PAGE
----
By Robert H.
Surveillance is not the cornerstone of a police state.
1984 is a great book, but it has done almost as much harm as good to the English speaking world. Our greatest, most definitive account of a modern tyranny is written about an authoritarian state that never existed by a man who had never lived in one (unless you count Burma, where he was an oppressor). Worse, a meditation on what authoritarianism and cults of personality do to the soul and the mind is read as a sort of blueprint for the perfect police state, a how-to guide. And the end result is that we think the improbable world of 1984 is what tyranny is like, and judge ourselves by that standard.
Here's the problem: the ultimate concern of the state in 1984 is the soul of its citizens. The elites don't want to neutralize Winston as a threat or as something objectionable in and of itself, they don't want to use him as slave labor, they want to convert him. So they spend a fortune monitoring him, testing him, learning his weaknesses and ambitions, and finally breaking and brainwashing him.
Actual police states could care less about identifying or converting their enemies. That's why they are so awful. To a tyrant, possible enemies are to be crushed or used and who cares who gets in the way. Tyrannies make use of surveillance, but it isn't necessary because it's not necessary to only get the right man. Informer rats someone out, arrest that someone. Arrest their family too, why not? The important thing is that we, the leaders, can do what we want and they, the suspected, can suffer for it. Police states invade your privacy without due process not because monitoring you is the lynchpin of tyranny, but because they don't care about you privacy rights or due process. Not caring about you or your rights -- that's the police state. It's the polar opposite of a state so fascinated with you it longs to observe and convert you.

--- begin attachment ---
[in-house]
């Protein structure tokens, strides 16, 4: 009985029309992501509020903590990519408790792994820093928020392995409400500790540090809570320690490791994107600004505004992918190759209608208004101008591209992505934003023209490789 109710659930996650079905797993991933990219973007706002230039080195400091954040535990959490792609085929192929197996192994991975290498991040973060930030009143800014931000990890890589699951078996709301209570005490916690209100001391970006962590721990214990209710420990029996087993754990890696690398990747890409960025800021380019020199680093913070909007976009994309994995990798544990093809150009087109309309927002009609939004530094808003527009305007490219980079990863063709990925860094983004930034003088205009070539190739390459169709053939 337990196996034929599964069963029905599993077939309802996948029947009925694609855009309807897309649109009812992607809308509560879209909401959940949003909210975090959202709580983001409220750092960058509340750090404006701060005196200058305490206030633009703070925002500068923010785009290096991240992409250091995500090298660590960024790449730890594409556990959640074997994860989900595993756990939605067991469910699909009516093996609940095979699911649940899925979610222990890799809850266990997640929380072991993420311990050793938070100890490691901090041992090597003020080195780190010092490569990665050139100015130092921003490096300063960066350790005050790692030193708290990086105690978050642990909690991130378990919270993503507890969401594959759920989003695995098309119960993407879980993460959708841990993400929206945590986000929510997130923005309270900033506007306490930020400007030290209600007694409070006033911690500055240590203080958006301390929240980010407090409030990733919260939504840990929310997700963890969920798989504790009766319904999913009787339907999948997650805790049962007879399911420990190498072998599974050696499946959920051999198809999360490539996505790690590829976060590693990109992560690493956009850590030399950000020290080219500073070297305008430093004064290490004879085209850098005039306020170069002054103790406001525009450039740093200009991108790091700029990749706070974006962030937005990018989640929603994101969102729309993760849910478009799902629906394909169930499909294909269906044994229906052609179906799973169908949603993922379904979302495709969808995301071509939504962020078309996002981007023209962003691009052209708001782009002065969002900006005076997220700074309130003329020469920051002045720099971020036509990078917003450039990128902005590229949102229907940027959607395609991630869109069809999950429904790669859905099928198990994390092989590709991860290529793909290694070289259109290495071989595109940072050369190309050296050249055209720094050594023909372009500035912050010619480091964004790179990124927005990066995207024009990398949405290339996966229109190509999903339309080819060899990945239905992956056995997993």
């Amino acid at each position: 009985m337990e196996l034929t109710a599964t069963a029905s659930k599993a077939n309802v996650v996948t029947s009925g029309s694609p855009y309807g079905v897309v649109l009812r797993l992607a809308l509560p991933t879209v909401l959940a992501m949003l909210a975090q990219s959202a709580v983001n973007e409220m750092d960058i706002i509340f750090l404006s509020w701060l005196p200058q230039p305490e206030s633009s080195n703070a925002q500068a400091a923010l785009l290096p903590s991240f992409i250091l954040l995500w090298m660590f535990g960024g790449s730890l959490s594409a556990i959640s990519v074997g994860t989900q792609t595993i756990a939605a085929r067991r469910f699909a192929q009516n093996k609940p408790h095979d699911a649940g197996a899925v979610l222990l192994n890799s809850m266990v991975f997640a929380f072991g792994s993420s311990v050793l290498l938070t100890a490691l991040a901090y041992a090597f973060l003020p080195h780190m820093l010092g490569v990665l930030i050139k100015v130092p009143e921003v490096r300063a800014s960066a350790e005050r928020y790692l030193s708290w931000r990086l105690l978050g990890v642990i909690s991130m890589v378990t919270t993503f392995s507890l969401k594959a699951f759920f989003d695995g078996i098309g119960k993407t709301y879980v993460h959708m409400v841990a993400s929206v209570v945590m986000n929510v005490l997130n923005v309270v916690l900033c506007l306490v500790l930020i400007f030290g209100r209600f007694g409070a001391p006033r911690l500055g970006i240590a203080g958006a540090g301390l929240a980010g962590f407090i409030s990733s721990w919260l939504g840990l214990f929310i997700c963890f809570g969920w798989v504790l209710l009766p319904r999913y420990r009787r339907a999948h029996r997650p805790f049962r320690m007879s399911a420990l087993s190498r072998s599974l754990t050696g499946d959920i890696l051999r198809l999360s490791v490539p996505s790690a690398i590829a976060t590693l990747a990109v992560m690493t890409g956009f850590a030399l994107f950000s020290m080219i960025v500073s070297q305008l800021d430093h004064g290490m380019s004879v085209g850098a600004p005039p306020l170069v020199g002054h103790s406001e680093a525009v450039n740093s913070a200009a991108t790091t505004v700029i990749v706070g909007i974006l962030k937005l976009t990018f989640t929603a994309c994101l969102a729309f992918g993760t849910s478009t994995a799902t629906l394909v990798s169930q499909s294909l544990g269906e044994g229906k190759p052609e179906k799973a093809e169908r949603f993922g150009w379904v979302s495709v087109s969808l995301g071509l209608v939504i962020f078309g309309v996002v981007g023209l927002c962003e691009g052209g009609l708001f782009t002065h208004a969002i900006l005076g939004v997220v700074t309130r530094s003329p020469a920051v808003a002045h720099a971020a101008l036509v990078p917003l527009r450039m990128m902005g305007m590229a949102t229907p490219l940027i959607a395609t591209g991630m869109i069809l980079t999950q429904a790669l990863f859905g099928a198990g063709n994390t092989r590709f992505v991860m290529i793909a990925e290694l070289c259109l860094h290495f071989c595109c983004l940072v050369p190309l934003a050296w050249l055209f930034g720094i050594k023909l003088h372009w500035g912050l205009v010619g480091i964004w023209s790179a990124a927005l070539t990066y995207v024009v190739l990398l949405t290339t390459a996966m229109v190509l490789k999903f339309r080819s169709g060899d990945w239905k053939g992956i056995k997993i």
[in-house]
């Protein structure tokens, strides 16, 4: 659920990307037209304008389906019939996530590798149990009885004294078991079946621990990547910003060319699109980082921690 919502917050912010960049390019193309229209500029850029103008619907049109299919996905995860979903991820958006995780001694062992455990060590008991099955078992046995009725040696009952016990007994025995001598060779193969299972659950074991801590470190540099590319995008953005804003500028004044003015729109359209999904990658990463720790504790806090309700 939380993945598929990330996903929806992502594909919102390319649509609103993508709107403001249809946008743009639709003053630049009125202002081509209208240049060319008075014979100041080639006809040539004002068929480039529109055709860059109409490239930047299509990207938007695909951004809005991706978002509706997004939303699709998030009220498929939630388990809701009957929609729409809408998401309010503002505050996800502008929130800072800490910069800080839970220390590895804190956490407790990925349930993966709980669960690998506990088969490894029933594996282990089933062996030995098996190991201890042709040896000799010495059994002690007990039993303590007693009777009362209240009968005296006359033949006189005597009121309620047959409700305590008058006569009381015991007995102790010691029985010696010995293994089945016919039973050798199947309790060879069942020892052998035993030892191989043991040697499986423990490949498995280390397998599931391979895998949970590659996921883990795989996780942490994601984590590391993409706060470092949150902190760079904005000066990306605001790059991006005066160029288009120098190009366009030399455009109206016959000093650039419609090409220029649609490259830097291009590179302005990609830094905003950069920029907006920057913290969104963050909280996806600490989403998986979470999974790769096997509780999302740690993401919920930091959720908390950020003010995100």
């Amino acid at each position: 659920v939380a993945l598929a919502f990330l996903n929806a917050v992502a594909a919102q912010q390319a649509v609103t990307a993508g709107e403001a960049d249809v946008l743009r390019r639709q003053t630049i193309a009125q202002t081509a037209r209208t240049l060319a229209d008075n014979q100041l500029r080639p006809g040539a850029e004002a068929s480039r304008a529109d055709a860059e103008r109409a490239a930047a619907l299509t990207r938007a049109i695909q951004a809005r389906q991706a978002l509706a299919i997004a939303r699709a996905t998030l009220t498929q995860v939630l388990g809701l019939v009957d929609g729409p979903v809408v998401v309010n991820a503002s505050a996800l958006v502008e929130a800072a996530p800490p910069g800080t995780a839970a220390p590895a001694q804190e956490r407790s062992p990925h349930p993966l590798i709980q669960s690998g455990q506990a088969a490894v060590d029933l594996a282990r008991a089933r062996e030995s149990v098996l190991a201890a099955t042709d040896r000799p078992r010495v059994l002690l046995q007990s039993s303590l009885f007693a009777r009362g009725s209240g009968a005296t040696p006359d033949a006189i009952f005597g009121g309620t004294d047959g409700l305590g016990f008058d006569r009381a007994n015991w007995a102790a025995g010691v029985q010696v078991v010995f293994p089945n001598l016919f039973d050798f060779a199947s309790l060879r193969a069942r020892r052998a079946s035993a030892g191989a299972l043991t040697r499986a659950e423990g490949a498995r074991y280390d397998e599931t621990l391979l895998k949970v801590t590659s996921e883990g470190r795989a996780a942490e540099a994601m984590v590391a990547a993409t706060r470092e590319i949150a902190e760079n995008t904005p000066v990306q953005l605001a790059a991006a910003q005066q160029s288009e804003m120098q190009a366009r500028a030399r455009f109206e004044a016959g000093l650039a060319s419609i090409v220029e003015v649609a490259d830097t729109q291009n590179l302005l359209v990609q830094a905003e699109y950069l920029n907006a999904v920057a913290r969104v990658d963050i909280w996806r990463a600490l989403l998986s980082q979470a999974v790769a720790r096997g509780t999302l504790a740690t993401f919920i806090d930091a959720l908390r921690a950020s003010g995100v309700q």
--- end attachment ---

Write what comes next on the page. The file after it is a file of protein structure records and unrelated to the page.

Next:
But that isn't what 1984 told us, so we all have a bug up our butt about the state observing us, even when it doesn't violate our privacy. For example, streets and sidewalks are not private places where you should feel free from observation. But whenever the government installs cameras to monitor these places, people go crazy and start complaining about big brother.
This is on my mind because everyone is freaking out about the NSA (try a google news search for NSA and Orwellian), but very few people are freaking out about, say, the casual brutality with which we treat our prisoners (did you know that thousands of California prisoners are on hunger strike right now?). Top heavy, bureaucratic programs designed to collect arguably public information with insufficient judicial oversight are not the hallmark of a police state. Marginalizing a whole class of citizens, writing them off as people whose hopes and feelings and rights matter, and brutalizing them is.
As an aside, the best look at the modern police state isn't 1984, it's The Gulag Archipelago by Alexander Solzhenitsyn. It has a lot to recommend it over 1984: Solzhenitsyn is a better writer, his subject is real, and he had personally suffered at its hands. There is a probably true story in that book about a woman whose husband was disappeared, so she went to the police station to ask after him. The cops were short on their arrest quota, so when she came in she (and presumably everyone else that day) was arrested, tortured, sentenced for some made-up crime (anti-soviet activities?), and converted into a slave laborer. Again, that's a police state. No word yet if Stalin also spied on her Facebook photos.